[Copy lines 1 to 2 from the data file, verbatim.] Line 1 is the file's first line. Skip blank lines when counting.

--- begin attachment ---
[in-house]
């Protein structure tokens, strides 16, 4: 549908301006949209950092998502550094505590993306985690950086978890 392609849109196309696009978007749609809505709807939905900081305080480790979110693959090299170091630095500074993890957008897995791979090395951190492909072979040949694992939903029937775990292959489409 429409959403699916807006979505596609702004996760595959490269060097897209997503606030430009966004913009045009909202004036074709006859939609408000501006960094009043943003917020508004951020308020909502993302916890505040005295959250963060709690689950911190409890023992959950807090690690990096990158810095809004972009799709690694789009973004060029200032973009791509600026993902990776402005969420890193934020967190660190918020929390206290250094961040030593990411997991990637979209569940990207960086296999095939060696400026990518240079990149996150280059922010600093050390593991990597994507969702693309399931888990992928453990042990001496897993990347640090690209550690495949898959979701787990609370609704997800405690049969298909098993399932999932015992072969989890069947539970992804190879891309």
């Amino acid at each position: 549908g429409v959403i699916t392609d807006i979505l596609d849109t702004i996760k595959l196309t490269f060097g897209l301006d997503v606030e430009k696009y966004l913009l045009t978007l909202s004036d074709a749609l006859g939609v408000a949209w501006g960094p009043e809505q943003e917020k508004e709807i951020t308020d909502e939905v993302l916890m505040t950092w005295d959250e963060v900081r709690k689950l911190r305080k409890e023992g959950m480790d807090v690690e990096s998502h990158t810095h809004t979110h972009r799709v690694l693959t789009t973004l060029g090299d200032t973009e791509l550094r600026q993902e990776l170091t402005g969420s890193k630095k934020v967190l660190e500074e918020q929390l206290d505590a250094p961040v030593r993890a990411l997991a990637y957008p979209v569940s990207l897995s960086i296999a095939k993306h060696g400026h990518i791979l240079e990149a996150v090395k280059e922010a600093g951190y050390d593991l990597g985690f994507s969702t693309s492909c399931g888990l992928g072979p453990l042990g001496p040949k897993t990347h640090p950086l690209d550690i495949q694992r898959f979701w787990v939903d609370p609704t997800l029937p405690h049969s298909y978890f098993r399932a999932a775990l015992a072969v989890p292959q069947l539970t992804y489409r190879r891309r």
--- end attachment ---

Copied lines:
[in-house]
């Protein structure tokens, strides 16, 4: 549908301006949209950092998502550094505590993306985690950086978890 392609849109196309696009978007749609809505709807939905900081305080480790979110693959090299170091630095500074993890957008897995791979090395951190492909072979040949694992939903029937775990292959489409 429409959403699916807006979505596609702004996760595959490269060097897209997503606030430009966004913009045009909202004036074709006859939609408000501006960094009043943003917020508004951020308020909502993302916890505040005295959250963060709690689950911190409890023992959950807090690690990096990158810095809004972009799709690694789009973004060029200032973009791509600026993902990776402005969420890193934020967190660190918020929390206290250094961040030593990411997991990637979209569940990207960086296999095939060696400026990518240079990149996150280059922010600093050390593991990597994507969702693309399931888990992928453990042990001496897993990347640090690209550690495949898959979701787990609370609704997800405690049969298909098993399932999932015992072969989890069947539970992804190879891309």